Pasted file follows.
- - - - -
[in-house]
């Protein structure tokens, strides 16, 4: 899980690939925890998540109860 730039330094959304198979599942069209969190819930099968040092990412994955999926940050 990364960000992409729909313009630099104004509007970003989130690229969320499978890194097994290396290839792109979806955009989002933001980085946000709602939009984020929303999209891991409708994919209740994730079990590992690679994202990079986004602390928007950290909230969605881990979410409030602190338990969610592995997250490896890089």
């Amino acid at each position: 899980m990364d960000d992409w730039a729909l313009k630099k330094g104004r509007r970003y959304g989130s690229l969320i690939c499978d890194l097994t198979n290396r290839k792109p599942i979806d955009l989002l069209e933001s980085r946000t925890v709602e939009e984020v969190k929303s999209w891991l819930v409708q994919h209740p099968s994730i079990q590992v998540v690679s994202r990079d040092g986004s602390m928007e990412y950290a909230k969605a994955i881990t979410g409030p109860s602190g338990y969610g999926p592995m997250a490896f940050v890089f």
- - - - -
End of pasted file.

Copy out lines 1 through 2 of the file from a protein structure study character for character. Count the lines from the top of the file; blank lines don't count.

[in-house]
């Protein structure tokens, strides 16, 4: 899980690939925890998540109860 730039330094959304198979599942069209969190819930099968040092990412994955999926940050 990364960000992409729909313009630099104004509007970003989130690229969320499978890194097994290396290839792109979806955009989002933001980085946000709602939009984020929303999209891991409708994919209740994730079990590992690679994202990079986004602390928007950290909230969605881990979410409030602190338990969610592995997250490896890089």